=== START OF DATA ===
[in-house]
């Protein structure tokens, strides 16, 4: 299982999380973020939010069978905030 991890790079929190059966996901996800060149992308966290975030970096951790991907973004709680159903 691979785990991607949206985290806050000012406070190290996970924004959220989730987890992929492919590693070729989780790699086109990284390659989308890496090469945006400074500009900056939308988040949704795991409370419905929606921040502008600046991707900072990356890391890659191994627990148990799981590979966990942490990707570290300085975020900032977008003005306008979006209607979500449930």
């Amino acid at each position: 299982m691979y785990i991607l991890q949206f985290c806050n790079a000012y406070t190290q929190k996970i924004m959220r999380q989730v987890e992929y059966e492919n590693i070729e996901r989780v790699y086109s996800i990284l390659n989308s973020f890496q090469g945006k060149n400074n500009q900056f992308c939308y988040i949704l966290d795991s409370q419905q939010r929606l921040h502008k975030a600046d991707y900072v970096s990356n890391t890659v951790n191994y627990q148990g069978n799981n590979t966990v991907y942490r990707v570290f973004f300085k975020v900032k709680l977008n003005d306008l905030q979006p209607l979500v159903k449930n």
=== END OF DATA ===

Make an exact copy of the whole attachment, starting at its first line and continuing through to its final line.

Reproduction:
[in-house]
């Protein structure tokens, strides 16, 4: 299982999380973020939010069978905030 991890790079929190059966996901996800060149992308966290975030970096951790991907973004709680159903 691979785990991607949206985290806050000012406070190290996970924004959220989730987890992929492919590693070729989780790699086109990284390659989308890496090469945006400074500009900056939308988040949704795991409370419905929606921040502008600046991707900072990356890391890659191994627990148990799981590979966990942490990707570290300085975020900032977008003005306008979006209607979500449930």
């Amino acid at each position: 299982m691979y785990i991607l991890q949206f985290c806050n790079a000012y406070t190290q929190k996970i924004m959220r999380q989730v987890e992929y059966e492919n590693i070729e996901r989780v790699y086109s996800i990284l390659n989308s973020f890496q090469g945006k060149n400074n500009q900056f992308c939308y988040i949704l966290d795991s409370q419905q939010r929606l921040h502008k975030a600046d991707y900072v970096s990356n890391t890659v951790n191994y627990q148990g069978n799981n590979t966990v991907y942490r990707v570290f973004f300085k975020v900032k709680l977008n003005d306008l905030q979006p209607l979500v159903k449930n």